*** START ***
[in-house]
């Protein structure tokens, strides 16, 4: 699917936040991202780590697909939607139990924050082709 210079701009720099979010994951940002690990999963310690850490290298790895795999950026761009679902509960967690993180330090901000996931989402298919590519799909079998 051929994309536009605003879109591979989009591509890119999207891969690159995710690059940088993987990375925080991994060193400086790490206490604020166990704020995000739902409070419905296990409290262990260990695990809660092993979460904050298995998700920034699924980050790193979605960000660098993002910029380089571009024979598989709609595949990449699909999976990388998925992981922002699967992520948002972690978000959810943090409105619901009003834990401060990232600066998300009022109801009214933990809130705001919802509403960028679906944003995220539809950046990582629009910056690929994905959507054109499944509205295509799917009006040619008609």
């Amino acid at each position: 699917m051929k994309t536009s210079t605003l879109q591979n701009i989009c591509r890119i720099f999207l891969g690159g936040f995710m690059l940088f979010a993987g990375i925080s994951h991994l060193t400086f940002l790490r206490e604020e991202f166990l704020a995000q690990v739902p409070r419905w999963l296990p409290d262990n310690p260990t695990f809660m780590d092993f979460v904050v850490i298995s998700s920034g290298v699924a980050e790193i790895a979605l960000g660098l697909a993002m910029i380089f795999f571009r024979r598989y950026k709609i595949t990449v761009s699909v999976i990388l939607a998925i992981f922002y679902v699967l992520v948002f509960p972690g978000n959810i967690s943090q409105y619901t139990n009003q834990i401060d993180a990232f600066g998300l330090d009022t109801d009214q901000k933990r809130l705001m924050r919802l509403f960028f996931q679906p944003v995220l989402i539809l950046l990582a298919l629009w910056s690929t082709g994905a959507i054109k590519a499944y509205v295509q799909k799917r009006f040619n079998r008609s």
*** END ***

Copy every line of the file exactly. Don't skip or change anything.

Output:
[in-house]
């Protein structure tokens, strides 16, 4: 699917936040991202780590697909939607139990924050082709 210079701009720099979010994951940002690990999963310690850490290298790895795999950026761009679902509960967690993180330090901000996931989402298919590519799909079998 051929994309536009605003879109591979989009591509890119999207891969690159995710690059940088993987990375925080991994060193400086790490206490604020166990704020995000739902409070419905296990409290262990260990695990809660092993979460904050298995998700920034699924980050790193979605960000660098993002910029380089571009024979598989709609595949990449699909999976990388998925992981922002699967992520948002972690978000959810943090409105619901009003834990401060990232600066998300009022109801009214933990809130705001919802509403960028679906944003995220539809950046990582629009910056690929994905959507054109499944509205295509799917009006040619008609």
């Amino acid at each position: 699917m051929k994309t536009s210079t605003l879109q591979n701009i989009c591509r890119i720099f999207l891969g690159g936040f995710m690059l940088f979010a993987g990375i925080s994951h991994l060193t400086f940002l790490r206490e604020e991202f166990l704020a995000q690990v739902p409070r419905w999963l296990p409290d262990n310690p260990t695990f809660m780590d092993f979460v904050v850490i298995s998700s920034g290298v699924a980050e790193i790895a979605l960000g660098l697909a993002m910029i380089f795999f571009r024979r598989y950026k709609i595949t990449v761009s699909v999976i990388l939607a998925i992981f922002y679902v699967l992520v948002f509960p972690g978000n959810i967690s943090q409105y619901t139990n009003q834990i401060d993180a990232f600066g998300l330090d009022t109801d009214q901000k933990r809130l705001m924050r919802l509403f960028f996931q679906p944003v995220l989402i539809l950046l990582a298919l629009w910056s690929t082709g994905a959507i054109k590519a499944y509205v295509q799909k799917r009006f040619n079998r008609s």